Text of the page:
What if we found ourselves building something that nobody wanted? In that case what did it matter if we did it on time and on budget?
An Epic is a container for a solution development initiative large enough to require analysis, definition of a Minimum Viable Product (MVP), and financial approval prior to implementation. Implementation occurs over multiple Program Increments (PIs), and follows the Lean build-measure-learn startup cycle.
Epics are integral to Lean Portfolio Management and Lean Budgeting models. They require an Epic Owner and Lean Business case. Epics typically do not require a traditional “scope completion” end state. Instead, work continues until the optimum economic benefit is achieved. (See Continuous Delivery Pipeline).
There are two types of epics: business epics and enabler epics, each of which may occur at the Portfolio, Large Solution, and Program Levels. This article primarily describes the definition, approval and implementation of portfolio epics. Solution and program epics follow a similar pattern.
Epics are the containers that capture and manage the largest initiatives that occur within a Portfolio. They, and the value streams they affect, are the primary concern of the Portfolio level. Business epics directly deliver business value; enabler epics are used to advance the Architectural Runway to support upcoming business epics.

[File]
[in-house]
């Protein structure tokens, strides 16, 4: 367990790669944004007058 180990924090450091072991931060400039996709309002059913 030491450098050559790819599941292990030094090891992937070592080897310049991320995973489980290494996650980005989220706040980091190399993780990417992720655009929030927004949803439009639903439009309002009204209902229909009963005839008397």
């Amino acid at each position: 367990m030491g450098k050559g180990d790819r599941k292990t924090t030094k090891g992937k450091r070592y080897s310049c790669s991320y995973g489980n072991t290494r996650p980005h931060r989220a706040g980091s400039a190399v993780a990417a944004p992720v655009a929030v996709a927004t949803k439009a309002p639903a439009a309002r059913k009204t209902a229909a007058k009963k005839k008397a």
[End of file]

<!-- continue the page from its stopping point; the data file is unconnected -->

Fostering Innovation with the Lean Startup Cycle and Lean Budgeting
Based in part on the emergence of Agile methods, the Lean Startup  strategy recommends a highly iterative “Build-Measure-Learn” cycle for product innovation and strategic investments. Applying this model to epics provides the economic and strategic advantages of a Lean startup—managing investment and risk incrementally—while leveraging the flow and visibility constructs that SAFe provides (see Figure 1). (Note: for further discussion of this figure, see Continuous Delivery Pipeline).